A Men­tal Health Ini­tia­tive for Marystown

Chair of the Re­cre­ation Com­mit­tee, Loretta Lewis de­scribes a new ap­proach to men­tal health aware­ness

The Southern Gazette - - Editorial - BY MAR­TINE BLUE mar­[email protected]

As the prin­ci­pal of Keyin Col­lege in Burin, Loretta Lewis has seen men­tal health is­sues neg­a­tively af­fect­ing stu­dent’s lives.

“Stu­dents reg­u­larly ex­pe­ri­ence anx­i­ety dis­or­ders or breakdowns. It’s so com­mon. Just about each week we have two to three stu­dents vis­it­ing walkin clin­ics to deal with men­tal health chal­lenges.”

She said ex­ams can be a source of much stress, many stu­dents don’t know where to turn for help or how to cope.

“That’s when de­pres­sion and iso­la­tion set in.”

As chair of Marystown’s re­cre­ation com­mit­tee, Lewis be­lieves that strik­ing a sub­com­mit­tee to ad­vance men­tal health aware­ness will help main­tain the well-be­ing of the com­mu­nity as a whole. “We’re see­ing too many sui­cides on the Burin Penin­sula. Too many youth, their cop­ing skills are not de­vel­oped. As a so­ci­ety we have to pro­vide re­sources so peo­ple know where to get help.”

Lewis main­tains peo­ple need a space where they can feel free to dis­cuss what they are go­ing through openly. She pro­poses a phys­i­cal room with a warm invit­ing en­vi­ron­ment that pro­motes re­lax­ation and dis­cus­sion. She en­vi­sions it filled with books, board games and mu­si­cal in­stru­ments. Soft light­ing is im­por­tant and so is min­i­miz­ing dis­trac­tions. Lewis wants to cre­ate a place where peo­ple can re­lax, talk and con­nect with other peo­ple.

“It’s nice for these folks to have an­other out­let or com­fort zone, a place where no-one feels in­tim­i­dated, no-one feels em­bar­rassed,

I wouldn’t be here if I didn’t talk about it.

guilty or shamed for openly dis­cussing what they are go­ing through.”

Lewis sees or­ga­ni­za­tions like the YMCA, the col­lege or The Merge as pos­si­bly be­ing a good fit to pro­vide the space.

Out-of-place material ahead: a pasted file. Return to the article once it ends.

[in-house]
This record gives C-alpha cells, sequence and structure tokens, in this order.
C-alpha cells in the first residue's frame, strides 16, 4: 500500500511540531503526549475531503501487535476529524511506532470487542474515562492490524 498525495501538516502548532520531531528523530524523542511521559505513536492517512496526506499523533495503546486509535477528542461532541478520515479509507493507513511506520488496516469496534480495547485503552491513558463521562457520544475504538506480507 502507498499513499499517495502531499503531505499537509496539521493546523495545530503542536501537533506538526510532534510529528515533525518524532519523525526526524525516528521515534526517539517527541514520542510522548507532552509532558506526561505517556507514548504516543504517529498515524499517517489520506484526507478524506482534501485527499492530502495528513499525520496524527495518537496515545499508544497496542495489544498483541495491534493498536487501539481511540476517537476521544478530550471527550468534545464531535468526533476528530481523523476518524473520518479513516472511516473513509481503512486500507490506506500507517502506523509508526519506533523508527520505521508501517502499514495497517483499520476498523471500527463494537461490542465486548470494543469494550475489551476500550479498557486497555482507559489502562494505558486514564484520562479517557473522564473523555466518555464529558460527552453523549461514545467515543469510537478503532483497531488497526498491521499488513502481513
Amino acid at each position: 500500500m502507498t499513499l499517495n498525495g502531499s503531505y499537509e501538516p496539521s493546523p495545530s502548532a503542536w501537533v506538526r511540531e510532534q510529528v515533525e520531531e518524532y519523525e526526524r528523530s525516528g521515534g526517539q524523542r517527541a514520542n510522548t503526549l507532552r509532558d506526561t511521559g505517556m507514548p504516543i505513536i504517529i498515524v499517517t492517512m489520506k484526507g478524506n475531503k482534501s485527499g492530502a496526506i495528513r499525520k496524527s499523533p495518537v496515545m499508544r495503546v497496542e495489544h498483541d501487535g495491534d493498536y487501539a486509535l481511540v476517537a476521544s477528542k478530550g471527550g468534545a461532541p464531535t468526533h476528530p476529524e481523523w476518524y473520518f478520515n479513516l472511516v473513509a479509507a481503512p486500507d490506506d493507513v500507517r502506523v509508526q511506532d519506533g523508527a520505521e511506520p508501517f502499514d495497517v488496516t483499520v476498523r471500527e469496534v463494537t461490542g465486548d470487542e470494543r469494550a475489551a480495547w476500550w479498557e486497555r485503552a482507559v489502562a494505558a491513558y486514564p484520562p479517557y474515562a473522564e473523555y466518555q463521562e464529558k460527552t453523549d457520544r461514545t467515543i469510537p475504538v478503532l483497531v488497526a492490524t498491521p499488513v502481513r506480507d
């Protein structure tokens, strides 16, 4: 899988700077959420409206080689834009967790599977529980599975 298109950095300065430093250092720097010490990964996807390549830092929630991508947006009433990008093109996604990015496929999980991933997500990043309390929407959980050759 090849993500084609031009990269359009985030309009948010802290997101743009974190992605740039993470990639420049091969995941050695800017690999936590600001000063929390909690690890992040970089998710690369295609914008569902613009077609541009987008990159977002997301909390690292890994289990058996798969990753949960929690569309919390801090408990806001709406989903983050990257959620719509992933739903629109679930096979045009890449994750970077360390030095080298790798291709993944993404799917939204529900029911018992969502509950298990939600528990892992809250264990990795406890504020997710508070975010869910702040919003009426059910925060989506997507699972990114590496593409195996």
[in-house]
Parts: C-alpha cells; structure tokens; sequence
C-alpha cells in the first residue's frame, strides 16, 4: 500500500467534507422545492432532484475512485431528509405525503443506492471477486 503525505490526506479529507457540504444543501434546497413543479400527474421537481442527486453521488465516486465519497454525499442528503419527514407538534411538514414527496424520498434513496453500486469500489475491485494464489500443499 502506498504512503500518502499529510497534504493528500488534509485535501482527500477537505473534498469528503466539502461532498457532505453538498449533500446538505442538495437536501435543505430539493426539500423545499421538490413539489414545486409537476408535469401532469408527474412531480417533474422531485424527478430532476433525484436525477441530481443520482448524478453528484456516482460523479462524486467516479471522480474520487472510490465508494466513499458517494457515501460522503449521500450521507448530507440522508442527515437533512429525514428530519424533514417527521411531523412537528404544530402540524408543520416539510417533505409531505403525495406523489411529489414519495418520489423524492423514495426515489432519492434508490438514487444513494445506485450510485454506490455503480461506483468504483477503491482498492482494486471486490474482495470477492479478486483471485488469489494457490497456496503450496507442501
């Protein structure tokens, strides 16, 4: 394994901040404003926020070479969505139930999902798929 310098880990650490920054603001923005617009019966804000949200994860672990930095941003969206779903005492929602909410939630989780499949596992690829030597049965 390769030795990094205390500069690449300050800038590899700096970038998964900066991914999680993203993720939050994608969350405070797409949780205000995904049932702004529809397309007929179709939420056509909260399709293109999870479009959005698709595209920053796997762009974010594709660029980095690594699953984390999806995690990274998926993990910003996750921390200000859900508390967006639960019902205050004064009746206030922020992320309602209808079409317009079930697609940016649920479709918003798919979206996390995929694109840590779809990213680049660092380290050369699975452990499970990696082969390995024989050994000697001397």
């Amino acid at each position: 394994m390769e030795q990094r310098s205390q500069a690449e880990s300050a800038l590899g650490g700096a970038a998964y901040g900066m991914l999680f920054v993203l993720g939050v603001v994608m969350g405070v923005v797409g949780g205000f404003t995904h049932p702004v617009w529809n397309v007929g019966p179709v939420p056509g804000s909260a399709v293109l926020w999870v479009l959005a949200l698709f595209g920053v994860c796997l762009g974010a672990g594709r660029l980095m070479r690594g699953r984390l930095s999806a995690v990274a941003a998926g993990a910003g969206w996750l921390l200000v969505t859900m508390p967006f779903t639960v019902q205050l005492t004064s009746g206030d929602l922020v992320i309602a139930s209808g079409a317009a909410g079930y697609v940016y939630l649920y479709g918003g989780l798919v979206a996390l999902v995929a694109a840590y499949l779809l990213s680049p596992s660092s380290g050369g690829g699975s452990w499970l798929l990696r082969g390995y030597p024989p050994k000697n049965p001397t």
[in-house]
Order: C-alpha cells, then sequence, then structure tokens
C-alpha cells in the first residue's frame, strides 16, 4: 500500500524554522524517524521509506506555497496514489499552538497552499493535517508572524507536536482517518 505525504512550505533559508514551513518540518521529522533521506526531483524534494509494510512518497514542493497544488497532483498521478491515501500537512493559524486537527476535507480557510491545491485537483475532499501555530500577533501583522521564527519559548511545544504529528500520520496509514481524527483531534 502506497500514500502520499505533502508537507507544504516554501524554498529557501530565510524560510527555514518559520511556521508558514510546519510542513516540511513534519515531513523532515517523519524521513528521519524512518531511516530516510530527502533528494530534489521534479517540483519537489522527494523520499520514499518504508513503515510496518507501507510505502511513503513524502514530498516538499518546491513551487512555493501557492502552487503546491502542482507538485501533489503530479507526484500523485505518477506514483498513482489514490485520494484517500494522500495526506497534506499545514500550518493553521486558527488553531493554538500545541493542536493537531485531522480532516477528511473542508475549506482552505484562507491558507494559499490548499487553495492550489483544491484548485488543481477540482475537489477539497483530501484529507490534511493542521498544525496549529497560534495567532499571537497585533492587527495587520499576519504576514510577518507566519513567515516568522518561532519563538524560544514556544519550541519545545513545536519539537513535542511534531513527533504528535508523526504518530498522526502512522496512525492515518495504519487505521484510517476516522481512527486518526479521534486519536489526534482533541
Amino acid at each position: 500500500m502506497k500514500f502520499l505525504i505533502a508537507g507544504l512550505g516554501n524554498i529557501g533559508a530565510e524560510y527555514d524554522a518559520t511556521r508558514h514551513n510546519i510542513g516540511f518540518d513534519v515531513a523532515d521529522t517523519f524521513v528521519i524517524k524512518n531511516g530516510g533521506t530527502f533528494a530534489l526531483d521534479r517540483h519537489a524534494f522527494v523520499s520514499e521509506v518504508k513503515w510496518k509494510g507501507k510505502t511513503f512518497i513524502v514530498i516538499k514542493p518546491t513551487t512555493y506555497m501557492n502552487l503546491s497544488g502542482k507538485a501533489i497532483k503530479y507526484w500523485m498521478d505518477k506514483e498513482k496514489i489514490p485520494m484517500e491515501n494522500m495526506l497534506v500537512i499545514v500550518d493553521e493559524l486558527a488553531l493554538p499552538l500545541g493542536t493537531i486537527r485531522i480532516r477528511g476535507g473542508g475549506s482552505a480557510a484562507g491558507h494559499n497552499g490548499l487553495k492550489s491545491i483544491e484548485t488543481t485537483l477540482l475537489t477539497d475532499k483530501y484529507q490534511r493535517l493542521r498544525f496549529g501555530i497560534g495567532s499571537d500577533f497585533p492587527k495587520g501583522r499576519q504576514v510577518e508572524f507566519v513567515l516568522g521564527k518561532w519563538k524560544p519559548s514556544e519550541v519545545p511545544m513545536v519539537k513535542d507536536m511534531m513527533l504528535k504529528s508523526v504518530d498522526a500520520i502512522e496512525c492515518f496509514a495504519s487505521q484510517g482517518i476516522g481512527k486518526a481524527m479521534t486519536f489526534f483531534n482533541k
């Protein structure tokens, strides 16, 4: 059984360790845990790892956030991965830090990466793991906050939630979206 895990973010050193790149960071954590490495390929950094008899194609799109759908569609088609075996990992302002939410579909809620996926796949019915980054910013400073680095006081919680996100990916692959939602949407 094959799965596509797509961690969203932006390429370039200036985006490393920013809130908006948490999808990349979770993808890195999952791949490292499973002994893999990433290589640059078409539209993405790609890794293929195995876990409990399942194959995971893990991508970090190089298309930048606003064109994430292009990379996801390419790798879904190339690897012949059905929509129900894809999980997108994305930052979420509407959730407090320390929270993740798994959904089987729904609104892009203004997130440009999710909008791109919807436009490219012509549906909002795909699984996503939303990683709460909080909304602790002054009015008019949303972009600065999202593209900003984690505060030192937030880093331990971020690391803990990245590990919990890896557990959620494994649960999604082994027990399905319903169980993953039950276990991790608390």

Lunch hour pro­grams, fo­cus­ing on both the body and the soul, in­volv­ing walks with friends, lis­ten­ing to mu­sic or play­ing it, yoga, and med­i­ta­tion ses­sions are other ideas Lewis would like to ex­plore. “The more ac­tiv­ity peo­ple en­gage in, the health­ier they will be­come, ” she ex­plained.

The key, said Lewis, “is to pro­mote dif­fer­ent ac­tiv­i­ties, to en­gage peo­ple more one-on-one. To look at find­ing ways to help peo­ple be­lieve in them­selves and to build a buddy sys­tem for sup­port so peo­ple feel com­fort­able chat­ting with some­one.” She also ad­vo­cates check­ing in with peo­ple who might other­wise slip off the radar.

In an ef­fort to in­clude all age groups, Lewis in­vited 19-yearold Keyin Col­lege stu­dent Jimmy Bon­nell to be­come in­volved with the sub-com­mit­tee.

Bon­nell started a men­tal health group in his school af­ter deal­ing with sev­eral trau­matic ex­pe­ri­ences when he was younger, in­clud­ing be­ing on sui­cide watch twice. Bon­nell un­der­stands the crit­i­cal need to pro­vide an en­vi­ron­ment where peo­ple feel safe to dis­cuss any­thing they are go­ing through.

“Peo­ple are suf­fer­ing like I suf­fered, feel­ing alone. I want peo­ple to talk about it and not hide in a room like I did. I want them to feel com­fort­able. It’s life-sav­ing, talk­ing about it. I wouldn’t be here if I didn’t talk about it.”

Lewis out­lined the next steps for her com­mit­tee are to “strike the sub-com­mit­tee, come up with a cre­ative name for it, de­velop a so­cial me­dia page, de­velop work­shops, and reach out to dif­fer­ent groups of­fer­ing men­tal health ser­vices to spread the word.” She also plans to pro­duce in­for­ma­tional brochures and mar­ket­ing ma­te­ri­als.

“Word is al­ready get­ting out,” Lewis added. “Some won­der­ful peo­ple are com­ing for­ward to help. It’s so ex­cit­ing.”

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